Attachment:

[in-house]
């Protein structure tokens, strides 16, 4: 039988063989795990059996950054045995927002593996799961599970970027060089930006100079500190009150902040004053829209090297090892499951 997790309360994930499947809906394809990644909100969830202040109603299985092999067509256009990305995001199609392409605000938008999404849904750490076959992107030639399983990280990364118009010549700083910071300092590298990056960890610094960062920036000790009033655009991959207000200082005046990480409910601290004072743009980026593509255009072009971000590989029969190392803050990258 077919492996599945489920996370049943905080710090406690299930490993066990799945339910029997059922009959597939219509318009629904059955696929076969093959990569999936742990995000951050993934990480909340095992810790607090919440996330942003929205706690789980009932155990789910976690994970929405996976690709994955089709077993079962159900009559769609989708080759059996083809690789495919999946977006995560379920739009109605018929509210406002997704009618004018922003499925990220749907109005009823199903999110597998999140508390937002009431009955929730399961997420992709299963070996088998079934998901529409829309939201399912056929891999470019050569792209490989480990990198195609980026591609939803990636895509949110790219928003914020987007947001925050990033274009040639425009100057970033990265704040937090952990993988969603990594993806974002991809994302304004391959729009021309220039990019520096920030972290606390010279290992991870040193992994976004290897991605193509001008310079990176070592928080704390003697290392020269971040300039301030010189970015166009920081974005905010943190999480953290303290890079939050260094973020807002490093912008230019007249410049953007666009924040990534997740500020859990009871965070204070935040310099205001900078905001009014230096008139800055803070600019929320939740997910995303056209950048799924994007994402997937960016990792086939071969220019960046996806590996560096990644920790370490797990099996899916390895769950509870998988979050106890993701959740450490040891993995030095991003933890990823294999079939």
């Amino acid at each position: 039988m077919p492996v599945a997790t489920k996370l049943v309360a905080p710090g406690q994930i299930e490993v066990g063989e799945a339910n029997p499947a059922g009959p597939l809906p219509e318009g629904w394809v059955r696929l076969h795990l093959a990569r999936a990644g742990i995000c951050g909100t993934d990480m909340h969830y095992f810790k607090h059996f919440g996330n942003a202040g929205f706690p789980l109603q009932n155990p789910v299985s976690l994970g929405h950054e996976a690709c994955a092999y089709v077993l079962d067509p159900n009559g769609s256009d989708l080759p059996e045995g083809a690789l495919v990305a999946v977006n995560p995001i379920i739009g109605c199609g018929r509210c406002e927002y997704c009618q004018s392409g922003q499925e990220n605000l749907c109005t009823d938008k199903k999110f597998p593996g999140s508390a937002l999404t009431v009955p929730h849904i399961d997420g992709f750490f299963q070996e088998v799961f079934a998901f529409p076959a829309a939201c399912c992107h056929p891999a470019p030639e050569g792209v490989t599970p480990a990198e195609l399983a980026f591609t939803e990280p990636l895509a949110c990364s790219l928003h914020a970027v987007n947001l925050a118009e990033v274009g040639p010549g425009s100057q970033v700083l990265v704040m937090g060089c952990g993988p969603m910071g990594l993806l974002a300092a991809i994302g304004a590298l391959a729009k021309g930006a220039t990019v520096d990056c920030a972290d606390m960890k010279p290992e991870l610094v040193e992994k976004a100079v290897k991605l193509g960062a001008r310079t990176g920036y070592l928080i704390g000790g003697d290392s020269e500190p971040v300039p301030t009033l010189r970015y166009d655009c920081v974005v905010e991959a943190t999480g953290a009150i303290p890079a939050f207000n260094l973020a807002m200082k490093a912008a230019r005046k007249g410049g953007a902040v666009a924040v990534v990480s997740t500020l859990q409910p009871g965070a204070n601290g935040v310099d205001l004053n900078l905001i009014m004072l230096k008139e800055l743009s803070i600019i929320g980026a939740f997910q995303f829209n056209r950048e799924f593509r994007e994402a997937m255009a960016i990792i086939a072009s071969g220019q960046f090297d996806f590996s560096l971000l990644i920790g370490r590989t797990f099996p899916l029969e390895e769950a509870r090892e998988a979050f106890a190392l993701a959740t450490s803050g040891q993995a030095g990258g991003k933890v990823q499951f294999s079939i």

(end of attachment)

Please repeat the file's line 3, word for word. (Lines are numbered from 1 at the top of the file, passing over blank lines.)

């Amino acid at each position: 039988m077919p492996v599945a997790t489920k996370l049943v309360a905080p710090g406690q994930i299930e490993v066990g063989e799945a339910n029997p499947a059922g009959p597939l809906p219509e318009g629904w394809v059955r696929l076969h795990l093959a990569r999936a990644g742990i995000c951050g909100t993934d990480m909340h969830y095992f810790k607090h059996f919440g996330n942003a202040g929205f706690p789980l109603q009932n155990p789910v299985s976690l994970g929405h950054e996976a690709c994955a092999y089709v077993l079962d067509p159900n009559g769609s256009d989708l080759p059996e045995g083809a690789l495919v990305a999946v977006n995560p995001i379920i739009g109605c199609g018929r509210c406002e927002y997704c009618q004018s392409g922003q499925e990220n605000l749907c109005t009823d938008k199903k999110f597998p593996g999140s508390a937002l999404t009431v009955p929730h849904i399961d997420g992709f750490f299963q070996e088998v799961f079934a998901f529409p076959a829309a939201c399912c992107h056929p891999a470019p030639e050569g792209v490989t599970p480990a990198e195609l399983a980026f591609t939803e990280p990636l895509a949110c990364s790219l928003h914020a970027v987007n947001l925050a118009e990033v274009g040639p010549g425009s100057q970033v700083l990265v704040m937090g060089c952990g993988p969603m910071g990594l993806l974002a300092a991809i994302g304004a590298l391959a729009k021309g930006a220039t990019v520096d990056c920030a972290d606390m960890k010279p290992e991870l610094v040193e992994k976004a100079v290897k991605l193509g960062a001008r310079t990176g920036y070592l928080i704390g000790g003697d290392s020269e500190p971040v300039p301030t009033l010189r970015y166009d655009c920081v974005v905010e991959a943190t999480g953290a009150i303290p890079a939050f207000n260094l973020a807002m200082k490093a912008a230019r005046k007249g410049g953007a902040v666009a924040v990534v990480s997740t500020l859990q409910p009871g965070a204070n601290g935040v310099d205001l004053n900078l905001i009014m004072l230096k008139e800055l743009s803070i600019i929320g980026a939740f997910q995303f829209n056209r950048e799924f593509r994007e994402a997937m255009a960016i990792i086939a072009s071969g220019q960046f090297d996806f590996s560096l971000l990644i920790g370490r590989t797990f099996p899916l029969e390895e769950a509870r090892e998988a979050f106890a190392l993701a959740t450490s803050g040891q993995a030095g990258g991003k933890v990823q499951f294999s079939i």